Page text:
Risen From Watery Grave
Ken Seemann, a New Ulm Minnesota fisherman says he is used to finding odd things in his nets, but he wasn’t prepared for what he found last month while dragging a net for carp in the Big Swan Lake in Dassel MN. Seemann said he knew he’d snagged something unusually heavy and when he pulled up his nets he found a 1956 NSU 251-OSL single cylinder motorcycle. Seemann could tell from the bikes condition it had been in the lake a long time, so he started asking around and found someone who recalled how a young man, Dean Ailie, had ridden his motorcycle on the ice 56 years ago and he and the bike had fallen through. Luckily the young man’s leather jacket was cinched tight at the waist and filled with air, which helped keep him afloat until nearby fishermen could pull him out.
Founded in 1873, NSU was a German manufacturer of automobiles, motorcycles and pedal cycles. Built at the Neckarsulm, Germany factory in 1934, the 251 motorcycle had a 249 CC engine. The model was used by the German army for solo dispatch duties from 1938 to 1940, according to Deutsche Autos. Completely destroyed in World War II, NSU began building bicycles and motor-bicycles at its Nickarsulm plant in December 1946. In 1955, NSU was the world’s biggest motorcycle producer.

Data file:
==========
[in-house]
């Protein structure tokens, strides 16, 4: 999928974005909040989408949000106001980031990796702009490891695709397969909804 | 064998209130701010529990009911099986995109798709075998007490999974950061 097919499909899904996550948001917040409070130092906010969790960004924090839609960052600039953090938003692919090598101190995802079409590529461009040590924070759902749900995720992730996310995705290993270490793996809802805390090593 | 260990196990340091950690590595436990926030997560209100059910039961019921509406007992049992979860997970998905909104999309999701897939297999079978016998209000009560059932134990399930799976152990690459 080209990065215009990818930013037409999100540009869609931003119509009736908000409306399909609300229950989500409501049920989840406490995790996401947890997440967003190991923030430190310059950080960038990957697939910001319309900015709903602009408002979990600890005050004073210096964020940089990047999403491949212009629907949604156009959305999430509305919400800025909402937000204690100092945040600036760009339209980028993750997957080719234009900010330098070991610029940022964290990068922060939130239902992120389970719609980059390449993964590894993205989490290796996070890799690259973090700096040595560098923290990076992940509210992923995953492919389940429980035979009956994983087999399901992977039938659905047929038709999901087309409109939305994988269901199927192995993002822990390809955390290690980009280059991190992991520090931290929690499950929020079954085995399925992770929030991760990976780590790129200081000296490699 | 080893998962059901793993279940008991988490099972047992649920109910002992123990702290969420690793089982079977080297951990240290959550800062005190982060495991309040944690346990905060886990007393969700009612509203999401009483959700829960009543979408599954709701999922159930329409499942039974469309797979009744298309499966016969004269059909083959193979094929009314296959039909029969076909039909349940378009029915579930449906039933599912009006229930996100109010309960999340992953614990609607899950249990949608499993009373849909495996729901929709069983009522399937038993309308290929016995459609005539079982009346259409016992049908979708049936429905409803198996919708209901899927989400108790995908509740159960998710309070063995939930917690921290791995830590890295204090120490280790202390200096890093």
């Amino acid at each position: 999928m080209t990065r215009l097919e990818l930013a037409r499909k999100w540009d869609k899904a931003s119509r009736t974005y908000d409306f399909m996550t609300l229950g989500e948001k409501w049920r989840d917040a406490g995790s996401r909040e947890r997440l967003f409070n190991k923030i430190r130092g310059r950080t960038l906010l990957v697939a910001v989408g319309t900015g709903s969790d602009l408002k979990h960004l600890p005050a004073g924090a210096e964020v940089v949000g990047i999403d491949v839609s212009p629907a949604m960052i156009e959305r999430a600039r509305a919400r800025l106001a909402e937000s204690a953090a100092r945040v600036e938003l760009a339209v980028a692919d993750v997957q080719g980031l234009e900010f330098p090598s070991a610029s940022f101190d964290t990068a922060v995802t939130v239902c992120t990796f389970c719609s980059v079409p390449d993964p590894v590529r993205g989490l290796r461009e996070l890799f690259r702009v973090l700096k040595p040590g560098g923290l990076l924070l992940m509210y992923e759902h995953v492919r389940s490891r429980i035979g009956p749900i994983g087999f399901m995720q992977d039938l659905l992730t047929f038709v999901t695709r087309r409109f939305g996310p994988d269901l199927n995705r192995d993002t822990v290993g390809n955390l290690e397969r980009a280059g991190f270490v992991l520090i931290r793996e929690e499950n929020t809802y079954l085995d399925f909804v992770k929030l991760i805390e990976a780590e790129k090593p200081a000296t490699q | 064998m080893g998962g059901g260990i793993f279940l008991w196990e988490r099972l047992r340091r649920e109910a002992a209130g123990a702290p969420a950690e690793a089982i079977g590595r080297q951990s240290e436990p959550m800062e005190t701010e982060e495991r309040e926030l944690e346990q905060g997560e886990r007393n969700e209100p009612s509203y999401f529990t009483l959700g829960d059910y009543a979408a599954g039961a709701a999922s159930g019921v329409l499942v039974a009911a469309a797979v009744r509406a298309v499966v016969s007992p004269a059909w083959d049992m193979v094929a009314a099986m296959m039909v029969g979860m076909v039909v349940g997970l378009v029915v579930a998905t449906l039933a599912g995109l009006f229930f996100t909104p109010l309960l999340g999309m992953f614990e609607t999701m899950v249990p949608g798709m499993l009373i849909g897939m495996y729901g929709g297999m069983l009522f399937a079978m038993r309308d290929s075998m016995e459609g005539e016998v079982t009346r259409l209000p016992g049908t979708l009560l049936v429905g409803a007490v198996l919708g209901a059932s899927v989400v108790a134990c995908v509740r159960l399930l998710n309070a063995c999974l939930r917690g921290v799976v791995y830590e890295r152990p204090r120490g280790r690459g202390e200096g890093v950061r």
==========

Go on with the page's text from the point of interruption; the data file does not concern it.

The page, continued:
The company set world speed records in 1951, 1953, 1954 and 1955. In August 1956 at the Bonneville, Utah Salt Flats, Wilhelm Herz became the first man to ride a motorcycle more than 200 mph, according to Deutsche Autos.
Seemann located Ailie, now 71 and still lives in the Dassel area was in tears when the bike was brought to him. Ailie told local reporters that the bike will be given to a local restorer, Ron Miller who has agreed to restore the bike as best as can be done, (it will never run again) and display it with a placard telling the story of it’s drowning, and recovery. Ailie told Miller all he wants is a photo of the bike once it’s restored.